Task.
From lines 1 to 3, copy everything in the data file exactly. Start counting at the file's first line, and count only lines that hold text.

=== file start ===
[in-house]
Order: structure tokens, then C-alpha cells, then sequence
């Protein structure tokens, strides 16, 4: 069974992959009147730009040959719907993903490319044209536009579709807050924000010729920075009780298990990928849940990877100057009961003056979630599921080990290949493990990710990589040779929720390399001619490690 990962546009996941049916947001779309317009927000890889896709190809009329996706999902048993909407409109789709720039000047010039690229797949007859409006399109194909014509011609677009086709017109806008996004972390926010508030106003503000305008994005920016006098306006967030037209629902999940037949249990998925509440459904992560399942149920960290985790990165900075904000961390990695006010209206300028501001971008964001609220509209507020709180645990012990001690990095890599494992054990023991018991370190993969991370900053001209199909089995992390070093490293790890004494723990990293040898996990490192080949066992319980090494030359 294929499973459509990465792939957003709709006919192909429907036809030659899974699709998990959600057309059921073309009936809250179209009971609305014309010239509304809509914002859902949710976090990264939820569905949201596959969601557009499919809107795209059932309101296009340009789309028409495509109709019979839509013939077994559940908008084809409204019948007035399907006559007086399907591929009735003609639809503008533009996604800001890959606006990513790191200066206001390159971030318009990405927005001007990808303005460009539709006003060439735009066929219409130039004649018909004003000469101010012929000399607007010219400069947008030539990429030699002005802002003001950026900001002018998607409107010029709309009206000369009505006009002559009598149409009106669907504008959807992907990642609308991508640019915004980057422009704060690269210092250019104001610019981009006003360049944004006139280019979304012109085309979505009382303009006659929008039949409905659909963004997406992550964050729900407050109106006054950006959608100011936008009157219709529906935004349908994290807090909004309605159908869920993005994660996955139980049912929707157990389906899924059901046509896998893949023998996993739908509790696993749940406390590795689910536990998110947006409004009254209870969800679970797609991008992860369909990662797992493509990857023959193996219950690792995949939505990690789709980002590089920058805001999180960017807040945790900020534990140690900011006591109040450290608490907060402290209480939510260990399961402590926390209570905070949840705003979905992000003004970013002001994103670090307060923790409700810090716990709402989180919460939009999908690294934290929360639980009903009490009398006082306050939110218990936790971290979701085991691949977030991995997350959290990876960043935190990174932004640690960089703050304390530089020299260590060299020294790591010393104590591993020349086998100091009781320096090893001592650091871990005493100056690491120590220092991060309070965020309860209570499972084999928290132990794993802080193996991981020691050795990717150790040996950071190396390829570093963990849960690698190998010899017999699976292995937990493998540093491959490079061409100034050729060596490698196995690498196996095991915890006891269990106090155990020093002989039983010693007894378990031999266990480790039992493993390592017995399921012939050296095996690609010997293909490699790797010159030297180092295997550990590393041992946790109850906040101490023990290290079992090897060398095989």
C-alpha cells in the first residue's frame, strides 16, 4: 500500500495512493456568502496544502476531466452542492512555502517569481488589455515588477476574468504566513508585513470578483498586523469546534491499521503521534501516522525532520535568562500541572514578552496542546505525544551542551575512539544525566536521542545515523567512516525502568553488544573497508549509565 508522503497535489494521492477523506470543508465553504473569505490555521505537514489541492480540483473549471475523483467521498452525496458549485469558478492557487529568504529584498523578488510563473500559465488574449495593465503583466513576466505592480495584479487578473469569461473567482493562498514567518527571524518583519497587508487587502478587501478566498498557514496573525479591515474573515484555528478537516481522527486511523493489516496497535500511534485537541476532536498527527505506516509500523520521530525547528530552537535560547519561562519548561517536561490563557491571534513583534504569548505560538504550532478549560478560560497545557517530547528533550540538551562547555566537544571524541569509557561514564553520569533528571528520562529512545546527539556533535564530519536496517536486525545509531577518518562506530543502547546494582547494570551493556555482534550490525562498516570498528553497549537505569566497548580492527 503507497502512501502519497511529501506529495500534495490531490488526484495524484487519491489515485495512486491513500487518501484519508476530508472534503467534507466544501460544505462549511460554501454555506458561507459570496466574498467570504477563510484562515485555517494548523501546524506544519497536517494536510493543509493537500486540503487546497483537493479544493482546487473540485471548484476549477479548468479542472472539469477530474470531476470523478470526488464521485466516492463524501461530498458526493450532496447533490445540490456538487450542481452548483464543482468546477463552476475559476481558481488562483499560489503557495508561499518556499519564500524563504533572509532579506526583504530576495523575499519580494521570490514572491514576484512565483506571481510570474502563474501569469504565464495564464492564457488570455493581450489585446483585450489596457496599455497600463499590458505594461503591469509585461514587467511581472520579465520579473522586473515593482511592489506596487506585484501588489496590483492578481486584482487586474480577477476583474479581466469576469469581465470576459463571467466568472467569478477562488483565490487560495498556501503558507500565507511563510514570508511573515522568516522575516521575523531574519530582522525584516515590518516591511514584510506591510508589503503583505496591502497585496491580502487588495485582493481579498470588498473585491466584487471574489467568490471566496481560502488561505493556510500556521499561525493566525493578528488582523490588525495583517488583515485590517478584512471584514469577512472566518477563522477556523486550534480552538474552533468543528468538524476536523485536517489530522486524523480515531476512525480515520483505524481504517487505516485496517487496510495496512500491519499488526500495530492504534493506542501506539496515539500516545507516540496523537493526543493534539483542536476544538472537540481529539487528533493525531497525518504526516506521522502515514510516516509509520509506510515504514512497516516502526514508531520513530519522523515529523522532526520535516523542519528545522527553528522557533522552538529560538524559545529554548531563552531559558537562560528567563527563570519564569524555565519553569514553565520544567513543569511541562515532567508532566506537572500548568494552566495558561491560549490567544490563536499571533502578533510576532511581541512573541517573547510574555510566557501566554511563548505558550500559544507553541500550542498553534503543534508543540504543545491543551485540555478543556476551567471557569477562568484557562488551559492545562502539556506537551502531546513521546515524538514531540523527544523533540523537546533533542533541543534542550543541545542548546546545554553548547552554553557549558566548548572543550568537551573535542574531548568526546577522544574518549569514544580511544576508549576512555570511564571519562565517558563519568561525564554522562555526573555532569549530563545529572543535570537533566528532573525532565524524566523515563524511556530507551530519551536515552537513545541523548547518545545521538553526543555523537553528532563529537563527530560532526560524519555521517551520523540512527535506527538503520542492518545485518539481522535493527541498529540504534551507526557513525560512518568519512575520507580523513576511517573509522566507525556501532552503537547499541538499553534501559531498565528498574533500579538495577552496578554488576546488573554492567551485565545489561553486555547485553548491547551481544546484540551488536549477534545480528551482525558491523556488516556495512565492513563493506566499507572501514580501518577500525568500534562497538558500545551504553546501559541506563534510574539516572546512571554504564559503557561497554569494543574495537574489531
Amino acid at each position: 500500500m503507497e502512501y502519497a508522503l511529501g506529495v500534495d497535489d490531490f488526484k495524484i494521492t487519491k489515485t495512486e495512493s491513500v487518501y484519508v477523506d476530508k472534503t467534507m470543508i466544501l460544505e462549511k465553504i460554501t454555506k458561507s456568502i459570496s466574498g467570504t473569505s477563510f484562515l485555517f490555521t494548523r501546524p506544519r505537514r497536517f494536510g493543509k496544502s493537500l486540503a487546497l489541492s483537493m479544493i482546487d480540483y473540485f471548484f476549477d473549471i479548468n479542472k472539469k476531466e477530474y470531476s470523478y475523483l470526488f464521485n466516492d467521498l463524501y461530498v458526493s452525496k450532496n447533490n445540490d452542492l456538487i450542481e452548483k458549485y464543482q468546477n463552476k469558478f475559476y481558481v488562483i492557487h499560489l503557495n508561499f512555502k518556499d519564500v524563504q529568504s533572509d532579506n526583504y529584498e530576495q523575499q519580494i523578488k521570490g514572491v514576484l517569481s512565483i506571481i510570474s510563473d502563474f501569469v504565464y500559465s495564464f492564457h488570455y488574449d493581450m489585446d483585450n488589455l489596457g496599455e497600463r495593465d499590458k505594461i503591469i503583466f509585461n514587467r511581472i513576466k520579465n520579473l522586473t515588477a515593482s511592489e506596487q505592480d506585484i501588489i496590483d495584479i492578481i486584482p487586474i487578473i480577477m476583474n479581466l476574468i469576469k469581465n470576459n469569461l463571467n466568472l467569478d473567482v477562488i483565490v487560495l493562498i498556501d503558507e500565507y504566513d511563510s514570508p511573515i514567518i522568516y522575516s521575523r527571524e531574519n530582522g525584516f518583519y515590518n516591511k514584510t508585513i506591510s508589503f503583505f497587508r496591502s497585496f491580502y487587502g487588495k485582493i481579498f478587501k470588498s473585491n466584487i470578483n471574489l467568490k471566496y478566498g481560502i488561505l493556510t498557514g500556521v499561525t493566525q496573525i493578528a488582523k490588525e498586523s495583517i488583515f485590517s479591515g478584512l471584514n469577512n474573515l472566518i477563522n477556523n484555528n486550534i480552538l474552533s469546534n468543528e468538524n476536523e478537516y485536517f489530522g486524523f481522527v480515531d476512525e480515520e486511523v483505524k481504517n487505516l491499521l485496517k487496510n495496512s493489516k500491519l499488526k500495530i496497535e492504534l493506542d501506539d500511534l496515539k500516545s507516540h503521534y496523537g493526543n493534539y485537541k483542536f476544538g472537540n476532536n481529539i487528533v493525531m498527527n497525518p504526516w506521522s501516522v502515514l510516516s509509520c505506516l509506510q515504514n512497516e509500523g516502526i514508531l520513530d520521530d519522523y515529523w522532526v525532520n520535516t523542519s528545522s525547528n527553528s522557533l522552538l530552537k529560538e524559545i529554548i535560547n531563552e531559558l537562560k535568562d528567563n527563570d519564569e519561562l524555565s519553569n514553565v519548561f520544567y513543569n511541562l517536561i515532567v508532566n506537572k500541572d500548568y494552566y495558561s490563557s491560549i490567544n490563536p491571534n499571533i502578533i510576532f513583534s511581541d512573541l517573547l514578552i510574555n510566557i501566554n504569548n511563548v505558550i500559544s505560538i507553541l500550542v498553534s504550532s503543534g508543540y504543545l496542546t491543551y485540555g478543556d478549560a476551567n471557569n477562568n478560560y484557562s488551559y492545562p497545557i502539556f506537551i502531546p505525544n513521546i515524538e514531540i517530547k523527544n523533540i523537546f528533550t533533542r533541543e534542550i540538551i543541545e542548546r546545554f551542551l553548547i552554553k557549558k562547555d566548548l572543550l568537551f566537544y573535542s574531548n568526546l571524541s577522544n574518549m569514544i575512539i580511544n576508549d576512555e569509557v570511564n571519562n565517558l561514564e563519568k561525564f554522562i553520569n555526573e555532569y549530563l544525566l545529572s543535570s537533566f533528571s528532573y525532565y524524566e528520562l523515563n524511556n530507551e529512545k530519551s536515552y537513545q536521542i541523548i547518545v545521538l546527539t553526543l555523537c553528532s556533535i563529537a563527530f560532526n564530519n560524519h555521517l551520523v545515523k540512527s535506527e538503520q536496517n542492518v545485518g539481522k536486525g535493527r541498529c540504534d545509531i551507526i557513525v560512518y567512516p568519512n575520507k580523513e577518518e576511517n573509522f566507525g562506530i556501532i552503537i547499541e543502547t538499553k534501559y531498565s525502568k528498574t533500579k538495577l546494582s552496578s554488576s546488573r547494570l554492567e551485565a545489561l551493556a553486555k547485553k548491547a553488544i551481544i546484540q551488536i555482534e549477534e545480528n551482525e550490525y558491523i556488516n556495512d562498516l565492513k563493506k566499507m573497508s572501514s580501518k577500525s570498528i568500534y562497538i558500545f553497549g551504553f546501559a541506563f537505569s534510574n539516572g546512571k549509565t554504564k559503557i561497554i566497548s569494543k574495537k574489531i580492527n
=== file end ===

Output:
[in-house]
Order: structure tokens, then C-alpha cells, then sequence
């Protein structure tokens, strides 16, 4: 069974992959009147730009040959719907993903490319044209536009579709807050924000010729920075009780298990990928849940990877100057009961003056979630599921080990290949493990990710990589040779929720390399001619490690 990962546009996941049916947001779309317009927000890889896709190809009329996706999902048993909407409109789709720039000047010039690229797949007859409006399109194909014509011609677009086709017109806008996004972390926010508030106003503000305008994005920016006098306006967030037209629902999940037949249990998925509440459904992560399942149920960290985790990165900075904000961390990695006010209206300028501001971008964001609220509209507020709180645990012990001690990095890599494992054990023991018991370190993969991370900053001209199909089995992390070093490293790890004494723990990293040898996990490192080949066992319980090494030359 294929499973459509990465792939957003709709006919192909429907036809030659899974699709998990959600057309059921073309009936809250179209009971609305014309010239509304809509914002859902949710976090990264939820569905949201596959969601557009499919809107795209059932309101296009340009789309028409495509109709019979839509013939077994559940908008084809409204019948007035399907006559007086399907591929009735003609639809503008533009996604800001890959606006990513790191200066206001390159971030318009990405927005001007990808303005460009539709006003060439735009066929219409130039004649018909004003000469101010012929000399607007010219400069947008030539990429030699002005802002003001950026900001002018998607409107010029709309009206000369009505006009002559009598149409009106669907504008959807992907990642609308991508640019915004980057422009704060690269210092250019104001610019981009006003360049944004006139280019979304012109085309979505009382303009006659929008039949409905659909963004997406992550964050729900407050109106006054950006959608100011936008009157219709529906935004349908994290807090909004309605159908869920993005994660996955139980049912929707157990389906899924059901046509896998893949023998996993739908509790696993749940406390590795689910536990998110947006409004009254209870969800679970797609991008992860369909990662797992493509990857023959193996219950690792995949939505990690789709980002590089920058805001999180960017807040945790900020534990140690900011006591109040450290608490907060402290209480939510260990399961402590926390209570905070949840705003979905992000003004970013002001994103670090307060923790409700810090716990709402989180919460939009999908690294934290929360639980009903009490009398006082306050939110218990936790971290979701085991691949977030991995997350959290990876960043935190990174932004640690960089703050304390530089020299260590060299020294790591010393104590591993020349086998100091009781320096090893001592650091871990005493100056690491120590220092991060309070965020309860209570499972084999928290132990794993802080193996991981020691050795990717150790040996950071190396390829570093963990849960690698190998010899017999699976292995937990493998540093491959490079061409100034050729060596490698196995690498196996095991915890006891269990106090155990020093002989039983010693007894378990031999266990480790039992493993390592017995399921012939050296095996690609010997293909490699790797010159030297180092295997550990590393041992946790109850906040101490023990290290079992090897060398095989």